Protectionism greatest challenge for Greater Bay Area plan, survey shows

Senior business executives in China’s Guangdong-Hong Kong-Macau Greater Bay Area have expressed concern over protectionism of individual cities which share similar business functions, a survey conducted by accounting firm KPMG and Hong Kong General Chamber of Commerce has shown.

Out of the 614 business leaders surveyed, about 60 per cent considered the greatest challenge to the development of the city cluster was “protectionism”, followed by “silos between and within government”.

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This is despite 80 per cent of them voicing support for integrating economies of the 11 southern cities, a plan first introduced by Chinese Premier Li Keqiang in March. But 14 per cent think it is too early to tell, and 2 per cent are against the plan, the survey found.

“The most pressing issue for local governments within the region is to collaborate on a broad range of topics including economic policies, environmental and transport issues and regulatory harmonisation,” Ayesha Lau, managing partner at KPMG Hong Kong said.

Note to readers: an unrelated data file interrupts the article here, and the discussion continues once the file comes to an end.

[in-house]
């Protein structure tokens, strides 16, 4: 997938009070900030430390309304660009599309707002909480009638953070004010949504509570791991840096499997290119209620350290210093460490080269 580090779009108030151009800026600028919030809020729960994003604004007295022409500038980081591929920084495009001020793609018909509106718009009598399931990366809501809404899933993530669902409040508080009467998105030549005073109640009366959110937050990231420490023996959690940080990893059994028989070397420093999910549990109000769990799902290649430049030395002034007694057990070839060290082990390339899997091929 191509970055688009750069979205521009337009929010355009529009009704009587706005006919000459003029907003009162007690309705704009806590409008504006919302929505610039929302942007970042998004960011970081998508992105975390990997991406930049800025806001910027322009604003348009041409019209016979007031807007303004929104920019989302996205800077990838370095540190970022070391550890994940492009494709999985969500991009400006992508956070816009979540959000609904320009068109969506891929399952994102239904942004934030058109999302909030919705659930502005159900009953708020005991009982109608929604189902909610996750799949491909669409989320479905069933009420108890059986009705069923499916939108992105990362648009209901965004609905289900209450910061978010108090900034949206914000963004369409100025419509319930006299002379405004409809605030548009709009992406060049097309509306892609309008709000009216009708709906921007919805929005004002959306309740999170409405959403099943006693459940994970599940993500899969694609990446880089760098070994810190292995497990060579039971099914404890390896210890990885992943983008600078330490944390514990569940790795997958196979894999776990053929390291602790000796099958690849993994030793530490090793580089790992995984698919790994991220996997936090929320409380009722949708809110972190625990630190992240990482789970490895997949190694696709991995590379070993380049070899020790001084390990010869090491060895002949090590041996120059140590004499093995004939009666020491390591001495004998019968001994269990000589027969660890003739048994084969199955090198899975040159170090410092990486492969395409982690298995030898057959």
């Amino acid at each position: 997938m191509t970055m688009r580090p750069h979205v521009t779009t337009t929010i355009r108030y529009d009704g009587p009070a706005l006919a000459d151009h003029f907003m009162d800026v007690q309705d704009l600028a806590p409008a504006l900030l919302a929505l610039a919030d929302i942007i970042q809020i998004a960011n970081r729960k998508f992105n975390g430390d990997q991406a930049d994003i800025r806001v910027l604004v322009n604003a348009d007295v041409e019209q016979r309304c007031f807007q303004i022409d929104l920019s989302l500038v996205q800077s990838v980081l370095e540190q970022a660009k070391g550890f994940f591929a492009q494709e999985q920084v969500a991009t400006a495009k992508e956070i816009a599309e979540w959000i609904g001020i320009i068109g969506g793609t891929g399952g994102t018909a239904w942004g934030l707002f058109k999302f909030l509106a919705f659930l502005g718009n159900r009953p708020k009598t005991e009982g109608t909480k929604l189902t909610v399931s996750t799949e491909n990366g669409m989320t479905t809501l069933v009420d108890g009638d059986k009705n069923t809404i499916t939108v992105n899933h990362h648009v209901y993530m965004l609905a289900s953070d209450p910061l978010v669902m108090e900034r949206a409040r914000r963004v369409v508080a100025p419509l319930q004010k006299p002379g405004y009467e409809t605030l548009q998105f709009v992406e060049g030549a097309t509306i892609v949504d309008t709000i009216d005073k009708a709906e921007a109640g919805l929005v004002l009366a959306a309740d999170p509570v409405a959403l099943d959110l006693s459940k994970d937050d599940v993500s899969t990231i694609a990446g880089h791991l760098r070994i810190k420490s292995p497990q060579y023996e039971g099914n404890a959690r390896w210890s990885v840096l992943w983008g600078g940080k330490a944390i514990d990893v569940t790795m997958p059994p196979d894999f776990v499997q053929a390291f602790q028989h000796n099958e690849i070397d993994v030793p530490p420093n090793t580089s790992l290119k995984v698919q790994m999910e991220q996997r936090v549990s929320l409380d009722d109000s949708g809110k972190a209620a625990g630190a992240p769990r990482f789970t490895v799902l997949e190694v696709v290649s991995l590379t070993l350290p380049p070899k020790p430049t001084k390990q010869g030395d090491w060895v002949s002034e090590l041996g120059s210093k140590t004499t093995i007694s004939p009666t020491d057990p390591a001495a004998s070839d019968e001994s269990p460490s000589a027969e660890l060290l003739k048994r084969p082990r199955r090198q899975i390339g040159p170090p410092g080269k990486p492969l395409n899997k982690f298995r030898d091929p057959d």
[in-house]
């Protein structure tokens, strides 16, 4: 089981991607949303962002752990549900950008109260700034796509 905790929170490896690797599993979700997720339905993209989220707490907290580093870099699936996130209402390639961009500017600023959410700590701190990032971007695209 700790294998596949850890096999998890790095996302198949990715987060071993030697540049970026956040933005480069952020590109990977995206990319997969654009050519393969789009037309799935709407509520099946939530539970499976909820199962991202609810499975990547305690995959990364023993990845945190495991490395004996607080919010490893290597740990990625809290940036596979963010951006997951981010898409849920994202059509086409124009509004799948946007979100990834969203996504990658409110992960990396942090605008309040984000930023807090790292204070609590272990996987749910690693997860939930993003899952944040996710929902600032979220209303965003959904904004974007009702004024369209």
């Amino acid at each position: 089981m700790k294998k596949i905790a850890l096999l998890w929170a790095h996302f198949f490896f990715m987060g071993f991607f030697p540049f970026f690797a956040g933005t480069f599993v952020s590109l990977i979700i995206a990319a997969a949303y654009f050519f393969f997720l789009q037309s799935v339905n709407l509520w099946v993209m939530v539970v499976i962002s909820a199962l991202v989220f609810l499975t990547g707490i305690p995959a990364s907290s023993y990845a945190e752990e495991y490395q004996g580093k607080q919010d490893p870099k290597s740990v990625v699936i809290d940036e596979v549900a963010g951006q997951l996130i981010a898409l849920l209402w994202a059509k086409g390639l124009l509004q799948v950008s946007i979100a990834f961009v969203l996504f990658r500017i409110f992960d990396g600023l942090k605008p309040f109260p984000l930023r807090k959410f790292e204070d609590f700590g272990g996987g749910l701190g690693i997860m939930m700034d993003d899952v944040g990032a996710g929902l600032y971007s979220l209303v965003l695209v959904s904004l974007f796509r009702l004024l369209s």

She explained that there might be some conflicts of economic interest among cities as only 13 per cent of the respondents saw a clear division of roles of various cities in the region. Local governments might also be reluctant to make sacrifices for the benefit of the Greater Bay Area.

“That’s why many respondents think it is crucial that Beijing authorities steps in and plays a role of coordinator among cities,” Lau said. This way, cities would be able to reduce unnecessary competition, she added.

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In fact, business executives in the region appear to rely heavily on government support and policy buffers, the survey found.

About 65 per cent of the respondents consider “government support” is the most crucial factor for the plan to succeed, followed by “consistency of laws and regulations”. Infrastructural support and tax benefits came at third and fourth on their list.

“For development plan this big, it is bound to have some difficulties and challenges. Support for the government is the key,” Lau said.

To better define Hong Kong’s role in the regional development plan, the General Chamber of Commerce has urged the SAR government to set up an office to coordinate with relevant mainland and Macau authorities and formulate policy directions.

“The office will be responsible for defining Hong Kong’s potential participatory role in the area’s development and economic growth,” Watson Chan, deputy CEO at the chamber said.

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